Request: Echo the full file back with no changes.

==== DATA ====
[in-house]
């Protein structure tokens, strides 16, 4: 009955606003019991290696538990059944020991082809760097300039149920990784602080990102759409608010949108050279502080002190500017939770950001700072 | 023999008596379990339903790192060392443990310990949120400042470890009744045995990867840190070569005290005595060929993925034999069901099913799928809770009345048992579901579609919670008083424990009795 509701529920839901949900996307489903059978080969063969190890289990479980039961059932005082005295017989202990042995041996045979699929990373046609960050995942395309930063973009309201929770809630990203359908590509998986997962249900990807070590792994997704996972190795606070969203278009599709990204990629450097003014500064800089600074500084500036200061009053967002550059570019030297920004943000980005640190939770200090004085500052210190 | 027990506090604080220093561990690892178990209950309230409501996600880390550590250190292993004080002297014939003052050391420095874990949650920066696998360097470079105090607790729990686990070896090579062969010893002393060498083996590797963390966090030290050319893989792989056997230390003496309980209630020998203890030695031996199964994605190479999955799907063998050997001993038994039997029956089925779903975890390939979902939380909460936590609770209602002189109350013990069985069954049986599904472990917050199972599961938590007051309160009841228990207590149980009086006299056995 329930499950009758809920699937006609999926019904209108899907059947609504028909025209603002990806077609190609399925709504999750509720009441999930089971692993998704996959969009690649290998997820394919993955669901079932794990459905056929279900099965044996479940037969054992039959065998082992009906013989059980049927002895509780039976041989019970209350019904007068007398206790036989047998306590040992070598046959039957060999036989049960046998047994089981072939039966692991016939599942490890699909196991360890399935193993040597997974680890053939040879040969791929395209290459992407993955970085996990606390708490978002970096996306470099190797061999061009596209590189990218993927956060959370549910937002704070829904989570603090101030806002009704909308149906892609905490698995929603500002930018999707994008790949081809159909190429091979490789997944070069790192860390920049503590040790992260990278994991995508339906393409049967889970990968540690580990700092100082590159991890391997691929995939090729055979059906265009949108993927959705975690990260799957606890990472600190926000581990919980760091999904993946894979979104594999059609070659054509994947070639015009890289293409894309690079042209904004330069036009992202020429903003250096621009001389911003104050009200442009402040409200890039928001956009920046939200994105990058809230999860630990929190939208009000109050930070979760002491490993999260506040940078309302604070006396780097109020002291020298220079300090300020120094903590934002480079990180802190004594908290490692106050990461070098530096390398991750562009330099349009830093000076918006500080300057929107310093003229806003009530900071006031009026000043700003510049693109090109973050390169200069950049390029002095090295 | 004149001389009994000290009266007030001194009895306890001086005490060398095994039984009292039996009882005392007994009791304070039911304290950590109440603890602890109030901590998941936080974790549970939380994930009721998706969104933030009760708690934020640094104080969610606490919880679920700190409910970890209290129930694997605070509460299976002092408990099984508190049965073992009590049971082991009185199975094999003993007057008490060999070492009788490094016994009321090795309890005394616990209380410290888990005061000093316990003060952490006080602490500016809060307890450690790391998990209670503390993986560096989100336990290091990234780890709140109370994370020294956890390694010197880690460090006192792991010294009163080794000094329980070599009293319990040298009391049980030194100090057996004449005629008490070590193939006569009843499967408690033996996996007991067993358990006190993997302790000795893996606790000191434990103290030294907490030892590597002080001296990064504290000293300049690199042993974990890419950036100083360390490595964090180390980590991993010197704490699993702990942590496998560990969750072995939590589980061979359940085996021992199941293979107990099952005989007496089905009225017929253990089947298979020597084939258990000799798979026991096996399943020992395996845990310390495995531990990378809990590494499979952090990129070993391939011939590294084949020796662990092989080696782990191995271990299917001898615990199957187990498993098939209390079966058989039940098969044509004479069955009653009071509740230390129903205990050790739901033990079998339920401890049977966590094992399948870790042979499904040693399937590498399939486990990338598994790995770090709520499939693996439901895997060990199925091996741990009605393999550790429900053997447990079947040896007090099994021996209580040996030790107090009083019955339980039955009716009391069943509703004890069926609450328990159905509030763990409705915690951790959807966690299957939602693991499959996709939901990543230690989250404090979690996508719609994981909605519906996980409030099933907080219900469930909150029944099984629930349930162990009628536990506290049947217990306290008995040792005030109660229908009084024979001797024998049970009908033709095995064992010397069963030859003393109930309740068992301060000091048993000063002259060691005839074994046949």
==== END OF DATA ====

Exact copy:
[in-house]
């Protein structure tokens, strides 16, 4: 009955606003019991290696538990059944020991082809760097300039149920990784602080990102759409608010949108050279502080002190500017939770950001700072 | 023999008596379990339903790192060392443990310990949120400042470890009744045995990867840190070569005290005595060929993925034999069901099913799928809770009345048992579901579609919670008083424990009795 509701529920839901949900996307489903059978080969063969190890289990479980039961059932005082005295017989202990042995041996045979699929990373046609960050995942395309930063973009309201929770809630990203359908590509998986997962249900990807070590792994997704996972190795606070969203278009599709990204990629450097003014500064800089600074500084500036200061009053967002550059570019030297920004943000980005640190939770200090004085500052210190 | 027990506090604080220093561990690892178990209950309230409501996600880390550590250190292993004080002297014939003052050391420095874990949650920066696998360097470079105090607790729990686990070896090579062969010893002393060498083996590797963390966090030290050319893989792989056997230390003496309980209630020998203890030695031996199964994605190479999955799907063998050997001993038994039997029956089925779903975890390939979902939380909460936590609770209602002189109350013990069985069954049986599904472990917050199972599961938590007051309160009841228990207590149980009086006299056995 329930499950009758809920699937006609999926019904209108899907059947609504028909025209603002990806077609190609399925709504999750509720009441999930089971692993998704996959969009690649290998997820394919993955669901079932794990459905056929279900099965044996479940037969054992039959065998082992009906013989059980049927002895509780039976041989019970209350019904007068007398206790036989047998306590040992070598046959039957060999036989049960046998047994089981072939039966692991016939599942490890699909196991360890399935193993040597997974680890053939040879040969791929395209290459992407993955970085996990606390708490978002970096996306470099190797061999061009596209590189990218993927956060959370549910937002704070829904989570603090101030806002009704909308149906892609905490698995929603500002930018999707994008790949081809159909190429091979490789997944070069790192860390920049503590040790992260990278994991995508339906393409049967889970990968540690580990700092100082590159991890391997691929995939090729055979059906265009949108993927959705975690990260799957606890990472600190926000581990919980760091999904993946894979979104594999059609070659054509994947070639015009890289293409894309690079042209904004330069036009992202020429903003250096621009001389911003104050009200442009402040409200890039928001956009920046939200994105990058809230999860630990929190939208009000109050930070979760002491490993999260506040940078309302604070006396780097109020002291020298220079300090300020120094903590934002480079990180802190004594908290490692106050990461070098530096390398991750562009330099349009830093000076918006500080300057929107310093003229806003009530900071006031009026000043700003510049693109090109973050390169200069950049390029002095090295 | 004149001389009994000290009266007030001194009895306890001086005490060398095994039984009292039996009882005392007994009791304070039911304290950590109440603890602890109030901590998941936080974790549970939380994930009721998706969104933030009760708690934020640094104080969610606490919880679920700190409910970890209290129930694997605070509460299976002092408990099984508190049965073992009590049971082991009185199975094999003993007057008490060999070492009788490094016994009321090795309890005394616990209380410290888990005061000093316990003060952490006080602490500016809060307890450690790391998990209670503390993986560096989100336990290091990234780890709140109370994370020294956890390694010197880690460090006192792991010294009163080794000094329980070599009293319990040298009391049980030194100090057996004449005629008490070590193939006569009843499967408690033996996996007991067993358990006190993997302790000795893996606790000191434990103290030294907490030892590597002080001296990064504290000293300049690199042993974990890419950036100083360390490595964090180390980590991993010197704490699993702990942590496998560990969750072995939590589980061979359940085996021992199941293979107990099952005989007496089905009225017929253990089947298979020597084939258990000799798979026991096996399943020992395996845990310390495995531990990378809990590494499979952090990129070993391939011939590294084949020796662990092989080696782990191995271990299917001898615990199957187990498993098939209390079966058989039940098969044509004479069955009653009071509740230390129903205990050790739901033990079998339920401890049977966590094992399948870790042979499904040693399937590498399939486990990338598994790995770090709520499939693996439901895997060990199925091996741990009605393999550790429900053997447990079947040896007090099994021996209580040996030790107090009083019955339980039955009716009391069943509703004890069926609450328990159905509030763990409705915690951790959807966690299957939602693991499959996709939901990543230690989250404090979690996508719609994981909605519906996980409030099933907080219900469930909150029944099984629930349930162990009628536990506290049947217990306290008995040792005030109660229908009084024979001797024998049970009908033709095995064992010397069963030859003393109930309740068992301060000091048993000063002259060691005839074994046949």